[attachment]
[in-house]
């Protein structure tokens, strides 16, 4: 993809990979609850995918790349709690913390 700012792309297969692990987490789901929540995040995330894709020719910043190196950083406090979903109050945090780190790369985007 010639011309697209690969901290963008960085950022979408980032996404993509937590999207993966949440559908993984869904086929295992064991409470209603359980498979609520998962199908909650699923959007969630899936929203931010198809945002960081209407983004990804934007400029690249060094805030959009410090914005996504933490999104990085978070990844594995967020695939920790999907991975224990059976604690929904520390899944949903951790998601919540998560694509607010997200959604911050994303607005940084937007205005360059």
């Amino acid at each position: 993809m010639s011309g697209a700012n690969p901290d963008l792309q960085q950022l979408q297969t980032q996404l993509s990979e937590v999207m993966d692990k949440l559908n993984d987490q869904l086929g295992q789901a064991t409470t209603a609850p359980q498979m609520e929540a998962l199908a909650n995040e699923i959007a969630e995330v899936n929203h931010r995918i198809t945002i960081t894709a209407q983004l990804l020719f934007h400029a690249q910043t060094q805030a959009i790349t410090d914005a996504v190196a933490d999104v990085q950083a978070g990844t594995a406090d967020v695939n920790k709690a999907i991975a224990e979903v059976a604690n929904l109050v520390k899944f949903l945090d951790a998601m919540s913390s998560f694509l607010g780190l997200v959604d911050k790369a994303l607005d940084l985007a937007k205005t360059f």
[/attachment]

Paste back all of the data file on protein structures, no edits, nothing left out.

[in-house]
């Protein structure tokens, strides 16, 4: 993809990979609850995918790349709690913390 700012792309297969692990987490789901929540995040995330894709020719910043190196950083406090979903109050945090780190790369985007 010639011309697209690969901290963008960085950022979408980032996404993509937590999207993966949440559908993984869904086929295992064991409470209603359980498979609520998962199908909650699923959007969630899936929203931010198809945002960081209407983004990804934007400029690249060094805030959009410090914005996504933490999104990085978070990844594995967020695939920790999907991975224990059976604690929904520390899944949903951790998601919540998560694509607010997200959604911050994303607005940084937007205005360059």
């Amino acid at each position: 993809m010639s011309g697209a700012n690969p901290d963008l792309q960085q950022l979408q297969t980032q996404l993509s990979e937590v999207m993966d692990k949440l559908n993984d987490q869904l086929g295992q789901a064991t409470t209603a609850p359980q498979m609520e929540a998962l199908a909650n995040e699923i959007a969630e995330v899936n929203h931010r995918i198809t945002i960081t894709a209407q983004l990804l020719f934007h400029a690249q910043t060094q805030a959009i790349t410090d914005a996504v190196a933490d999104v990085q950083a978070g990844t594995a406090d967020v695939n920790k709690a999907i991975a224990e979903v059976a604690n929904l109050v520390k899944f949903l945090d951790a998601m919540s913390s998560f694509l607010g780190l997200v959604d911050k790369a994303l607005d940084l985007a937007k205005t360059f």